Democrats in the Oregon Legislature drafted a new proposed map of congressional districts that is less heavily tilted in their party’s favor in hopes of getting Republicans on board for votes Saturday.
Their last-minute move to revise the map, which would determine the voter make-up of Oregon’s six congressional districts for the coming decade, comes ahead of a Monday deadline for both chambers of the legislature to sign off on maps or see the map-drawing power elude their grasp.
The map would create three super-safe Democratic seats, one super-safe Republican seat, one seat that tilts in Democrats’ favor and one seat that is a virtual 50-50 tie in terms of how its voters have sided in key Republican-Democratic match-ups since 2015, an analysis by The Oregonian/OregonLive shows.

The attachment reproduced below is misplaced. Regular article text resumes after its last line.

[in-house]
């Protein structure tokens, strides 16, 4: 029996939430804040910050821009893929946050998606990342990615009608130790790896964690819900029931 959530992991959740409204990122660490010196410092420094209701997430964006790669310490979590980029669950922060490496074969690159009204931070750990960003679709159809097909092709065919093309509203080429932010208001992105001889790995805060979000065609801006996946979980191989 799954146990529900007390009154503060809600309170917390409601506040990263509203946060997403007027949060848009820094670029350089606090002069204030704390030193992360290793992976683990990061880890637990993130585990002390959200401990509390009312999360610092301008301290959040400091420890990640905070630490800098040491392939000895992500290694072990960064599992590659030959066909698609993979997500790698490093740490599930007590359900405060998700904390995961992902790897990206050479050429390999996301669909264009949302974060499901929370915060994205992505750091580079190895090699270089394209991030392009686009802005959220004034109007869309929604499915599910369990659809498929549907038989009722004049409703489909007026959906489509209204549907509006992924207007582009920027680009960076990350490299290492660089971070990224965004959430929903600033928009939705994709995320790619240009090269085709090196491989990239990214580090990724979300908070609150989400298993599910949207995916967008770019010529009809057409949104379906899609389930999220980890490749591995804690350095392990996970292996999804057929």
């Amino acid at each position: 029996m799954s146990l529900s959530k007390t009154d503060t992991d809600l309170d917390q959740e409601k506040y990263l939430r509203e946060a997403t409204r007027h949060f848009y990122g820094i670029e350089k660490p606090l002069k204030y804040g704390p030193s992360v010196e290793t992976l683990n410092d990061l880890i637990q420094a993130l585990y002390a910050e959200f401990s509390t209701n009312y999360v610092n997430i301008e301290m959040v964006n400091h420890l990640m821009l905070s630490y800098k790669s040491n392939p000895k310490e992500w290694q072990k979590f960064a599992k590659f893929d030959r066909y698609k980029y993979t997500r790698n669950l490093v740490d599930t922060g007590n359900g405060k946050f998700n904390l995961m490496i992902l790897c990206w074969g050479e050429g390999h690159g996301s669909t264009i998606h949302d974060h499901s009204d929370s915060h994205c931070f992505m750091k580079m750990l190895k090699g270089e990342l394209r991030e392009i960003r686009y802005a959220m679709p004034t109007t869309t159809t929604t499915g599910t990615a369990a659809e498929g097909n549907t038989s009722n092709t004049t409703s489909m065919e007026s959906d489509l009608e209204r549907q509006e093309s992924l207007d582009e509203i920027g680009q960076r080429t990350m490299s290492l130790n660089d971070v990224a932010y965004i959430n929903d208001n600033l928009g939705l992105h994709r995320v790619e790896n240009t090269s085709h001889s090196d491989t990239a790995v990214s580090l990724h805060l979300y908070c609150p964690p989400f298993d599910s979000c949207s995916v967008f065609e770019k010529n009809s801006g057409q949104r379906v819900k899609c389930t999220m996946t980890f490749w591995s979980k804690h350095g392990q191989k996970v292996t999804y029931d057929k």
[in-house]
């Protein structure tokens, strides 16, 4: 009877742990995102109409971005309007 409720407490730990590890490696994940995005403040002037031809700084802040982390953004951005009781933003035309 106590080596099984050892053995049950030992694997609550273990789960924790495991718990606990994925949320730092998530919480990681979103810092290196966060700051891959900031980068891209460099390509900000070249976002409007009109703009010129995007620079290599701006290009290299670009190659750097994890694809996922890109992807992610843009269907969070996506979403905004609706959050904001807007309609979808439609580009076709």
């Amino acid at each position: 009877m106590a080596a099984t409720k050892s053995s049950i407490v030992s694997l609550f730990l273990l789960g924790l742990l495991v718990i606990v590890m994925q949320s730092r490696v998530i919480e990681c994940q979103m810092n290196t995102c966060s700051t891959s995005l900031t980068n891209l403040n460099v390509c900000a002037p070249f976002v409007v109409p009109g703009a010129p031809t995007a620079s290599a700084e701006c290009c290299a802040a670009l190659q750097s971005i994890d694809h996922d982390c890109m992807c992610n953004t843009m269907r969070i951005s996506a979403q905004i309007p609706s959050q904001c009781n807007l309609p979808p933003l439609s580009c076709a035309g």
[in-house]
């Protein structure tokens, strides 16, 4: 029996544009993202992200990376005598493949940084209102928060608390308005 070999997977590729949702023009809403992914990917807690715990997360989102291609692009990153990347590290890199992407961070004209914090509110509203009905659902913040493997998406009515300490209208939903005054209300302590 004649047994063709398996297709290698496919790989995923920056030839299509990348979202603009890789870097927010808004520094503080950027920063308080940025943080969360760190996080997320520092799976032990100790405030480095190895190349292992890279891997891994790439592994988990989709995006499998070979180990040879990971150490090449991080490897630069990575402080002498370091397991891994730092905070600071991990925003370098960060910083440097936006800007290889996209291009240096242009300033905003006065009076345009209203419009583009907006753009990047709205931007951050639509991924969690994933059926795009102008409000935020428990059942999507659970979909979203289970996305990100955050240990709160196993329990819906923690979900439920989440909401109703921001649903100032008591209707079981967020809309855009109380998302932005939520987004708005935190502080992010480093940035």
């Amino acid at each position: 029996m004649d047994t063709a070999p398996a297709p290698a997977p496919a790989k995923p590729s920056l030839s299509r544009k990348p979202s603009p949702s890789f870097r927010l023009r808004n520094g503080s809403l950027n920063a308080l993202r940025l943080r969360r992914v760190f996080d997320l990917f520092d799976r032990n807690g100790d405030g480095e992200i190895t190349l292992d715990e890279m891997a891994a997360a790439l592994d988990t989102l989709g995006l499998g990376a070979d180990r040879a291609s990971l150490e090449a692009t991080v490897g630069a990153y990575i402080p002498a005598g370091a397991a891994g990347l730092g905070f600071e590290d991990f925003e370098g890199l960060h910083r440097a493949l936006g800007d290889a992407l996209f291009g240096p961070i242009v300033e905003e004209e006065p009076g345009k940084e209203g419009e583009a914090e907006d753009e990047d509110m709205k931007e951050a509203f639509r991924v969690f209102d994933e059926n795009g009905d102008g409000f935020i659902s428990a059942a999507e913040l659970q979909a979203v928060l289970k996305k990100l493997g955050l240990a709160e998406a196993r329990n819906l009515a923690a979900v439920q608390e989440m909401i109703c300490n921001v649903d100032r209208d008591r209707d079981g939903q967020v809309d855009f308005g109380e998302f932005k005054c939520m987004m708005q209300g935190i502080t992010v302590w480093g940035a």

That compares with the original map Democrats drafted, which would almost certainly have led to five Democrats and just one Republican winning seats in the U.S. House. That would give Democrats 83% of the seats, while President Joe Biden collected just 56% of Oregonian’s votes in his winning 2020 race.
The Democrats’ compromise plan was not, however, enough of a compromise in the eyes of House Republicans, who blasted it for continuing to split voters in the Democrat-dominated Portland area into four different districts. Nearly all Republicans in the House who were not excused from Saturday’s session refused to show up for a procedural floor vote to advance the new map. Rep. Ron Noble, R-Carlton, did attend. As of 3 p.m. This left the House six members shy of a quorum and unable to vote.